Break the silence: CMI leaders call for an open debate about race, ethnicity and management
Mistakes will be inevitable when leaders start to talk about race and ethnicity, but silence is worse, said speakers at the House of Commons launch of Delivering Diversity
Beatrice Butsana-Sita never saw herself as diverse. The Belgium-born business woman’s career was progressing well, and she didn’t actively promote diversity. “Perhaps I just wanted to fit in,” she admits.
But then she had a “wake-up call” and now, in her role as managing director at Capita Networking Solutions, she is an active diversity advocate and ambassador, especially around race and ethnicity issues.
Butstana-Sita’s experiences were typical of many speakers and guests at this week’s House of Commons launch of Delivering Diversity, a landmark report about BAME (black, asian minority ethnic) representation in the management pipeline, produced by CMI and the British Academy of Management.
One of the report’s key recommendations is that business must “break the silence” about the issues facing individuals from BAME backgrounds. Less than one in ten management jobs in the UK are held by members of BAME groups even though they make up 14% of the workforce, the report found. “It’s resoundingly clear that we have to reboot the conversation about race and ethnicity,” said the chair of the Delivering Diversity research advisory board, Pavita Cooper.
Several speakers acknowledged that they have struggled to “break the silence” about race and ethnicity. “It won’t be easy, leaders will stumble,” said CMI president Mike Clasper. “I’ve had experience myself of accidentally offending. But silence is worse”. He mentioned a revelatory experience of being reverse-mentored by a young Asian man and woman when he was chairman of HMRC.
Anna Saunderson from Bank of America, whose parents came to the UK from Kerala, India, in the 1960s, also said that she’d often just tried to “fit in” in the workplace. She recalled being asked to compile a diversity report at one of her first jobs. The categories were: 1) White British; 2) White Other; 3) Other. Unsurprisingly, there were gasps from the audience.
Picking up on the theme, Chuck Stephens, EMEA head of diversity at Google, said it was important to “continue the conversation”. Organisations must think in terms of “progress, not perfection.” He said “you can’t over-emphasise the importance of breaking the silence” around race and ethnicity.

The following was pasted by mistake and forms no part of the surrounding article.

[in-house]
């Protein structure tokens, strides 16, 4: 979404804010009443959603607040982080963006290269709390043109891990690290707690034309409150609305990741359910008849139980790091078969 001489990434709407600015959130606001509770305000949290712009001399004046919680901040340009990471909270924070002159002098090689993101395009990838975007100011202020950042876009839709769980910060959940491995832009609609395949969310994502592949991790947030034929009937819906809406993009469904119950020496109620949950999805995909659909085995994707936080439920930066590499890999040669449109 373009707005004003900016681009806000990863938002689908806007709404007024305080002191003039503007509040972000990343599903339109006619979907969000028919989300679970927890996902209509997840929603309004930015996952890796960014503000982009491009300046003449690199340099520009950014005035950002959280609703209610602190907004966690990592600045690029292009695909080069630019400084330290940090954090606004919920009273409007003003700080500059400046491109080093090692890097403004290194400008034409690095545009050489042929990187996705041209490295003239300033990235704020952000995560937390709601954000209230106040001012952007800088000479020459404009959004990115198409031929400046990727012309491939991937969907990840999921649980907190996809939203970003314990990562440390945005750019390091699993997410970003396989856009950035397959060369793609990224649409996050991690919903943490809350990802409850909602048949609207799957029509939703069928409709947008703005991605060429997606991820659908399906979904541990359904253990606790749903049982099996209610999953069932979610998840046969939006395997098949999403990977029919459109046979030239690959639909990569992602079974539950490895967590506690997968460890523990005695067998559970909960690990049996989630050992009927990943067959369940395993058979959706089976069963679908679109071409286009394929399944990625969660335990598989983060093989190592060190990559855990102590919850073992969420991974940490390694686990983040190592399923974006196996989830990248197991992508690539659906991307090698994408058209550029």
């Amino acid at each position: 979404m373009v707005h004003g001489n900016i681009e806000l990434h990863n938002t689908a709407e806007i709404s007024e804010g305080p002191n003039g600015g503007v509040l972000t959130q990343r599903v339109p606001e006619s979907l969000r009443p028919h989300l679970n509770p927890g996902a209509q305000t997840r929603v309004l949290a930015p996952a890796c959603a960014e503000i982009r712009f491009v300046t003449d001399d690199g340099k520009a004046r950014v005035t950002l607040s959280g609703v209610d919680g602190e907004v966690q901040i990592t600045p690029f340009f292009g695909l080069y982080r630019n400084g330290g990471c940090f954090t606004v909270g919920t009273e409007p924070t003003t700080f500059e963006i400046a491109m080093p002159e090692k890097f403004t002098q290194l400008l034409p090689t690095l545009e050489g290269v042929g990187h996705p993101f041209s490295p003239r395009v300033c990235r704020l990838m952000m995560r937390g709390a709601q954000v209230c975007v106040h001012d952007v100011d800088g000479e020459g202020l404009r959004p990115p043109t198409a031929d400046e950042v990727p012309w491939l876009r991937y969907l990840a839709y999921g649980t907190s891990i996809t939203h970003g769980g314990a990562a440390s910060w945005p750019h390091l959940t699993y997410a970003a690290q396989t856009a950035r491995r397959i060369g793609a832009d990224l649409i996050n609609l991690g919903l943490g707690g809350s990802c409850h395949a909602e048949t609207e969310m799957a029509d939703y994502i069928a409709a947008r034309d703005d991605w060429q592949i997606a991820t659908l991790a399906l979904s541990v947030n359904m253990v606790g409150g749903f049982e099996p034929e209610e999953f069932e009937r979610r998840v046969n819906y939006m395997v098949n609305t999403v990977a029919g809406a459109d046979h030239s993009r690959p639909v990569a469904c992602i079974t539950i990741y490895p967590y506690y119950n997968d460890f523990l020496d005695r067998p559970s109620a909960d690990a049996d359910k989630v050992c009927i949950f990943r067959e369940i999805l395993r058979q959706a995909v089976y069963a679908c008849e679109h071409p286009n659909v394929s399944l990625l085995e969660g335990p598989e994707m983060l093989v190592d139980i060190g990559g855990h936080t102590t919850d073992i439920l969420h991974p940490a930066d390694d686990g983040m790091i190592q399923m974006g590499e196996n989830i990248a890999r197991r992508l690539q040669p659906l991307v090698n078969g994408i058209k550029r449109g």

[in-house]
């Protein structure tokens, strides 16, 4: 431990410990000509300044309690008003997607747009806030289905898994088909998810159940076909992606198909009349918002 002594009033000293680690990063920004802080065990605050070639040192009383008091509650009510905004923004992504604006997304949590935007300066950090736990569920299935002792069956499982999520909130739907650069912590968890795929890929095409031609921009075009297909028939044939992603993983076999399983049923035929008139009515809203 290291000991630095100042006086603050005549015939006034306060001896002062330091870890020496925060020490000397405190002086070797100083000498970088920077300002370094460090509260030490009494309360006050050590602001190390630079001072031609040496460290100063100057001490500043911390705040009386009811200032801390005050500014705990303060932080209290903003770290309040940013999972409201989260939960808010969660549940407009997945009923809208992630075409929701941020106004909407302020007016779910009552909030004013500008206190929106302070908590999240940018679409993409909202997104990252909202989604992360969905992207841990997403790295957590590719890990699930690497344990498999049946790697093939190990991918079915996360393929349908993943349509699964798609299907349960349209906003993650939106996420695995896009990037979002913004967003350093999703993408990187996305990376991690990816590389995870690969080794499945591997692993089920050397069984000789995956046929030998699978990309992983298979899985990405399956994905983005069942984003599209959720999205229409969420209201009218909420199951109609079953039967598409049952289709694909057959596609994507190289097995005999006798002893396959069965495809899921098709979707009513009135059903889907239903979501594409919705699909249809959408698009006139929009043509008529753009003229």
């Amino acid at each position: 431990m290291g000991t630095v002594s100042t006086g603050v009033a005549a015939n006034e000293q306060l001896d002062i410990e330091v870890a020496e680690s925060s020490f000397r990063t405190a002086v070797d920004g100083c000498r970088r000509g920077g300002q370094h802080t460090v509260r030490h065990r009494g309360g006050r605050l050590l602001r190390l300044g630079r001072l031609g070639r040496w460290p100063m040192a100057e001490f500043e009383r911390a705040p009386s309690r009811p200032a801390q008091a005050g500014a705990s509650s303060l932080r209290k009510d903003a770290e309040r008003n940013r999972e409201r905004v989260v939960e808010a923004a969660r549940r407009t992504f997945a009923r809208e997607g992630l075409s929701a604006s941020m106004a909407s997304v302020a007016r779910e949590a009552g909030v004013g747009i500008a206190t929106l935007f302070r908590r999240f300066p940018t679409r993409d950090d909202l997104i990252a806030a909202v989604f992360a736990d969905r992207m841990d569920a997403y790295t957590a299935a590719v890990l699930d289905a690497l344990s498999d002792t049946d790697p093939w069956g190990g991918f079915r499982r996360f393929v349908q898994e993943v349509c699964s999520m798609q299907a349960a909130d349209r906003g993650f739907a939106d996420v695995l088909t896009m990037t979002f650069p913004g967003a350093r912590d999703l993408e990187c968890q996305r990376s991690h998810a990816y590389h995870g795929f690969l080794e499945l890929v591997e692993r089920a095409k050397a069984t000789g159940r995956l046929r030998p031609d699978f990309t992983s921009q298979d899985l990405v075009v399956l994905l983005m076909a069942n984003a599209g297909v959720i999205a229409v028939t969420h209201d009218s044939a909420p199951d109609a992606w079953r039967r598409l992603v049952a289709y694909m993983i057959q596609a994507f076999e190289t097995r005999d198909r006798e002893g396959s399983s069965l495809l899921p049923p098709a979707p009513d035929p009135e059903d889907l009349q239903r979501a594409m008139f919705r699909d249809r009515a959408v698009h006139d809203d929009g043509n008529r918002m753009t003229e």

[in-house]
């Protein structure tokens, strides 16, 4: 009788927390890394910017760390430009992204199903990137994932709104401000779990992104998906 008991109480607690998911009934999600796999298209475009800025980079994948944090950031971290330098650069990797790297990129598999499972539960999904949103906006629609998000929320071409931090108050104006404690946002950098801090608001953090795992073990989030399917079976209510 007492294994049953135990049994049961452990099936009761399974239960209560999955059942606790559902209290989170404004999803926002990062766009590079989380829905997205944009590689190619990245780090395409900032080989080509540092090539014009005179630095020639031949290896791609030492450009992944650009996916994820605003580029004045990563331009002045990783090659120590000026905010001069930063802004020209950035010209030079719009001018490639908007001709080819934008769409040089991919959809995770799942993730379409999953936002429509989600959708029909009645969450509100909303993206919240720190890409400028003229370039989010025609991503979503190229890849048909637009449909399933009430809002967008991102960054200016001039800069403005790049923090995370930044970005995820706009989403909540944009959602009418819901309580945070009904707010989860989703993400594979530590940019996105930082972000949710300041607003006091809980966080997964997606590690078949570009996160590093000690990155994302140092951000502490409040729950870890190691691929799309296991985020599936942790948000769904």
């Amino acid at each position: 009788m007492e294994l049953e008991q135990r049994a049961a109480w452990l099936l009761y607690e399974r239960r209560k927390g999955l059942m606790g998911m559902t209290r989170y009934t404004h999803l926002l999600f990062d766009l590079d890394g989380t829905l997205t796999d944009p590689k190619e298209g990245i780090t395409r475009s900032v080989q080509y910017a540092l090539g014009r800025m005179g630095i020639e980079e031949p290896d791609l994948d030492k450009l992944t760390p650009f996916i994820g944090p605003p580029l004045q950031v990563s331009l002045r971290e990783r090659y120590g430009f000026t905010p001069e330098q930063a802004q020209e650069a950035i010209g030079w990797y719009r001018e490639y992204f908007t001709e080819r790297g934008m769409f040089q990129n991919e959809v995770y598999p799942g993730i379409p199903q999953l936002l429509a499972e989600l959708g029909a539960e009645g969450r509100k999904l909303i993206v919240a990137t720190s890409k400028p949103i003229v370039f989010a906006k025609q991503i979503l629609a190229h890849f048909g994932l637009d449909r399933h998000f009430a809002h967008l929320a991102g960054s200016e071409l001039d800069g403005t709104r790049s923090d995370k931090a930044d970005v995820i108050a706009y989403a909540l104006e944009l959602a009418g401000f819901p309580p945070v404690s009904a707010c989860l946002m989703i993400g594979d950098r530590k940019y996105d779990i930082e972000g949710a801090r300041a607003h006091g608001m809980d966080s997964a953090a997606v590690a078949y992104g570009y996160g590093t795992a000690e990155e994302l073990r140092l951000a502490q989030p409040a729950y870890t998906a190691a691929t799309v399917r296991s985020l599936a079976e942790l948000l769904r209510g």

But he warned that mistakes are inevitable. He cited the example of a programme that had been designed to encourage people to share challenges and opportunities, but which overlooked one employee for whom such sharing of experiences was counter-cultural. Like other speakers, Stephens strongly recommended the benefits of reverse mentoring and mentoring circles.
British Academy of Management president Professor Sir Cary Cooper said it was “unbelievable” that FTSE companies collect data and set targets around gender, but do nothing around ethnic diversity. He referred to the example of Norway where the law had been changed to make companies appoint women to boards, and suggested that similar action might be required to effect change around race and ethnicity. “Getting people up the pipeline is the most important thing,” he said.
Keynote speaker and minister at the Department for Business, Energy and Industrial Strategy Margot James (pictured) closed the event, which was attended by 100-plus guests from business, government and many organisations dedicated to promoting diversity. “Business and society at large are missing out on huge pools of talent,” she said. “An inclusive environment helps all employees to do their best.”
This was a day when the debate around race and ethnicity broke out into the open. (Interestingly, it was also the day when the BBC released the salary levels of its top presenters, where again there was an alarming absence of BAME talent among the top earners.) As Pavita Cooper told CMI Insights, “this is an issue whose time has come.”
Read the full CMI/British Academy of Management report, Delivering Diversity
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